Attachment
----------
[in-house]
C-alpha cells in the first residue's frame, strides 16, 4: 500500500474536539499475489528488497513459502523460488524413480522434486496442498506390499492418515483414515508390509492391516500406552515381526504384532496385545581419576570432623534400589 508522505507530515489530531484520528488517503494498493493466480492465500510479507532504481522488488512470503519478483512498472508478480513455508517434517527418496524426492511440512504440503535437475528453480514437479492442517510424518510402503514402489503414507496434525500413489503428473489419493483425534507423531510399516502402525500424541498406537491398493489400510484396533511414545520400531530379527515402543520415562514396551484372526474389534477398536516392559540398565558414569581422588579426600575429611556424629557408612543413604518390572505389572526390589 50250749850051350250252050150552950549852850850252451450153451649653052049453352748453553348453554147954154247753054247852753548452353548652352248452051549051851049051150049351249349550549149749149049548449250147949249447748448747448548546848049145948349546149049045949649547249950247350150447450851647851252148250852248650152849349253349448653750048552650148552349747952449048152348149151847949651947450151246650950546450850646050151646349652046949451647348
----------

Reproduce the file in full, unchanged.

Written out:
[in-house]
C-alpha cells in the first residue's frame, strides 16, 4: 500500500474536539499475489528488497513459502523460488524413480522434486496442498506390499492418515483414515508390509492391516500406552515381526504384532496385545581419576570432623534400589 508522505507530515489530531484520528488517503494498493493466480492465500510479507532504481522488488512470503519478483512498472508478480513455508517434517527418496524426492511440512504440503535437475528453480514437479492442517510424518510402503514402489503414507496434525500413489503428473489419493483425534507423531510399516502402525500424541498406537491398493489400510484396533511414545520400531530379527515402543520415562514396551484372526474389534477398536516392559540398565558414569581422588579426600575429611556424629557408612543413604518390572505389572526390589 50250749850051350250252050150552950549852850850252451450153451649653052049453352748453553348453554147954154247753054247852753548452353548652352248452051549051851049051150049351249349550549149749149049548449250147949249447748448747448548546848049145948349546149049045949649547249950247350150447450851647851252148250852248650152849349253349448653750048552650148552349747952449048152348149151847949651947450151246650950546450850646050151646349652046949451647348